End of the Year

Rather than write about what might be happening in the year ahead, I thought it might be appropriate to review the year that’s closing.  Who would have thought we would see gasoline selling at less than $2.50 per gallon or record job creation in Oregon in 2014?  The Dow Jones Industrial Index just hit 18,000, and building permits in Albany are approaching levels we saw before the Great Recession.  Crime levels continue to decline locally and nationally as do traffic fatalities.

I have spent a few days in the hospital over the past couple of weeks having some kidney stones removed, a procedure that is almost guaranteed to darken one’s view of the world.  I am glad to report that I received great care throughout the ordeal, and I was really impressed with the customer service at Albany General Hospital.  I think the greatest gift I receive this year will be a pain-free holiday season.

2014 provided me with some reminders that productive life does not end at 60.  One of my closest friends completed and published five or six novels this year after a hiatus of about 30 years.  He published three novels in the 80’s and then took over a bookstore which demanded most of his attention.  The bookstore remains open; but now my friend has time to write, and he’s doing it with a vengeance.  If you are looking for a unique gift, purchase Led to the Slaughter: The Donner Party Werewolves or Dead Men Spend No Gold by Duncan McGeary.  I am just finishing a local treasure entitled The Gem of the Willamette Valley, which is a history of Albany written by Edward Loy.  This book provides a great picture of how Albany has grown from its beginnings to the present day and does so in a well-written and interesting way.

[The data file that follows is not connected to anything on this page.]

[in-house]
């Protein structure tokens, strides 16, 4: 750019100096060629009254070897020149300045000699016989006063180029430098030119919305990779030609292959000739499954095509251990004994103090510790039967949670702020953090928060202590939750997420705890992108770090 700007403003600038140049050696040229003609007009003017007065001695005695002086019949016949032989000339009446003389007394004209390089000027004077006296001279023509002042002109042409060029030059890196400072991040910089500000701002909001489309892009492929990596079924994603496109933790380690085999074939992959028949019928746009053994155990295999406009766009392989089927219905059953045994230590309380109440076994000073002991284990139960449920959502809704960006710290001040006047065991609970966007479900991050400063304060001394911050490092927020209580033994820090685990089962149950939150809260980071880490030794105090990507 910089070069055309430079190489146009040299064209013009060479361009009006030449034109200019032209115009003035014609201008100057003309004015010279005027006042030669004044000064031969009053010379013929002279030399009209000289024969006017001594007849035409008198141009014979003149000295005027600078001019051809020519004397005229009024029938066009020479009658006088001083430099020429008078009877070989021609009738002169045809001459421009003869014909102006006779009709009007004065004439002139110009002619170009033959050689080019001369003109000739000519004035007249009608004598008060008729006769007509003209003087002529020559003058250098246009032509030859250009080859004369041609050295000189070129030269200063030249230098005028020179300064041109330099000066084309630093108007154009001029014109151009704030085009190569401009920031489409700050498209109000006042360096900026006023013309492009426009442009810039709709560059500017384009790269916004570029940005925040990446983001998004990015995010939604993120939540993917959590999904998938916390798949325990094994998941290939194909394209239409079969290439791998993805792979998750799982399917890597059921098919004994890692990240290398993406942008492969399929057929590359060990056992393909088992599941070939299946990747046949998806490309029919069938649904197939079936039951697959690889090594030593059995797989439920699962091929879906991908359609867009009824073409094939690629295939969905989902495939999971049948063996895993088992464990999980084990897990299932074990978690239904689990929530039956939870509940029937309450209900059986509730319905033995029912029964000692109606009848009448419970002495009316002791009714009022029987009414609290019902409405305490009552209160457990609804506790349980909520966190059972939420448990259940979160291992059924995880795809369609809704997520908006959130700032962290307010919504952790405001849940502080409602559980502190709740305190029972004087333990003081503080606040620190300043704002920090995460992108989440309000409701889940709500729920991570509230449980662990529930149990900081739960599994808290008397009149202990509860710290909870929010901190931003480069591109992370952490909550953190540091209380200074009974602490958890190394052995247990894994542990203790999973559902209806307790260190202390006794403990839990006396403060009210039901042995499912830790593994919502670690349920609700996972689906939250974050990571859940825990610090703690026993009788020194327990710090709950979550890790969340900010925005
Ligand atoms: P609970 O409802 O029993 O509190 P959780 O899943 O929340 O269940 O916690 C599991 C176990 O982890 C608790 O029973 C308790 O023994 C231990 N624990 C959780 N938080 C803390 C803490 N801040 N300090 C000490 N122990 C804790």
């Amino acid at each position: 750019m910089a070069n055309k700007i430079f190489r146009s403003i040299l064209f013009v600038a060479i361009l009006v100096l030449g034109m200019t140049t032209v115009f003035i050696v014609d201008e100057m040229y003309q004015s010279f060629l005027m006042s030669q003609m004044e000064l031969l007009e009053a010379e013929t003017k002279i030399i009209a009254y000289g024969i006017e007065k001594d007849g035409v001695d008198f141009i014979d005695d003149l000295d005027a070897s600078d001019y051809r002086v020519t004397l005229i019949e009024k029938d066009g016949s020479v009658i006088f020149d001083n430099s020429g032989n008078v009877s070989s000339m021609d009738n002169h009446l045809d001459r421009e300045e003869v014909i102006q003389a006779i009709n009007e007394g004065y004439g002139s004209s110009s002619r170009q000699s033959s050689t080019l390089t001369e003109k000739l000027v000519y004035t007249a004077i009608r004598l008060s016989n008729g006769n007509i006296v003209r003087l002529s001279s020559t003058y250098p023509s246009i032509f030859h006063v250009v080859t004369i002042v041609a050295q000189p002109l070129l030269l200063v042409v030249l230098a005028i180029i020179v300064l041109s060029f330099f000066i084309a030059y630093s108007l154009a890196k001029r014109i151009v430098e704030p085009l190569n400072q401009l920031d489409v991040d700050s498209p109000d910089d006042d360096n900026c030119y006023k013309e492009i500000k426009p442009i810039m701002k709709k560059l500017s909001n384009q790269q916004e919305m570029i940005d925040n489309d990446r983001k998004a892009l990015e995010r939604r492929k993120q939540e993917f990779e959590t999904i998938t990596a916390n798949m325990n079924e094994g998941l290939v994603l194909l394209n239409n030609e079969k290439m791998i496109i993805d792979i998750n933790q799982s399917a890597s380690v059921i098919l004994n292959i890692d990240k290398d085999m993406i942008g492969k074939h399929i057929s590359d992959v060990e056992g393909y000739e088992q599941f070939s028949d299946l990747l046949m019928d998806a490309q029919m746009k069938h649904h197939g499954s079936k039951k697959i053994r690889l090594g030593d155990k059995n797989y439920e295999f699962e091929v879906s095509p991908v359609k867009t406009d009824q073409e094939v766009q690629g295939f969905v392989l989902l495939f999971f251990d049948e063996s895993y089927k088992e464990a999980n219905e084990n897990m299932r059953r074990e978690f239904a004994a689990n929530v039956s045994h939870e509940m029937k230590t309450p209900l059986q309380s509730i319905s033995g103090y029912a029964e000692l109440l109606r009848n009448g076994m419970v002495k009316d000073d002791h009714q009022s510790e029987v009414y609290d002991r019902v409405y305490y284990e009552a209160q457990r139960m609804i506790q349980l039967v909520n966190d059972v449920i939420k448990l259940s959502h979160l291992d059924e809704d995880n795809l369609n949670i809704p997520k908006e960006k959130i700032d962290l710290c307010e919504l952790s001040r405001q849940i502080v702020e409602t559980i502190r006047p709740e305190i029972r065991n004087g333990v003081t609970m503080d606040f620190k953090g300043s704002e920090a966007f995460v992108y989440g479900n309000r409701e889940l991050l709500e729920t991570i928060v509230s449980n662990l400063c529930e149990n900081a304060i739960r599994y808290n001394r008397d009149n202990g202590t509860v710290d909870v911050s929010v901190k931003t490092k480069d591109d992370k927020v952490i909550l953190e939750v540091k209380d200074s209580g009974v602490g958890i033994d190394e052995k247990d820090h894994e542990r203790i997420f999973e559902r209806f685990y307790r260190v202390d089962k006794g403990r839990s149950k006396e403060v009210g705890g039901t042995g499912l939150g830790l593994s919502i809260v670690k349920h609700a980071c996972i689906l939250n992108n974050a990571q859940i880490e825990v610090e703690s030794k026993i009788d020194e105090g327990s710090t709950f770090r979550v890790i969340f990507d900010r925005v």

Albany celebrated 150 years as an incorporated city in 2014, and I think it’s safe to say that the community and country are in far better shape today than they were in 1864.  The violence and horror of the Civil War is long past; and, although race relations remain divisive, much progress has been made since the days of slavery.  Vast improvements in education, health care, transportation, working conditions, life expectancy, infant mortality, and every other indicator of quality of life are now taken for granted.

As 2014 closes, I can think of many more reasons to feel good about the year than I can to feel badly about it.  My family, like Albany, has had its share of losses; but it has mostly been a good year with many reasons to celebrate.  I hope the same is true for all those who find the time to read this column and will remain so in 2015.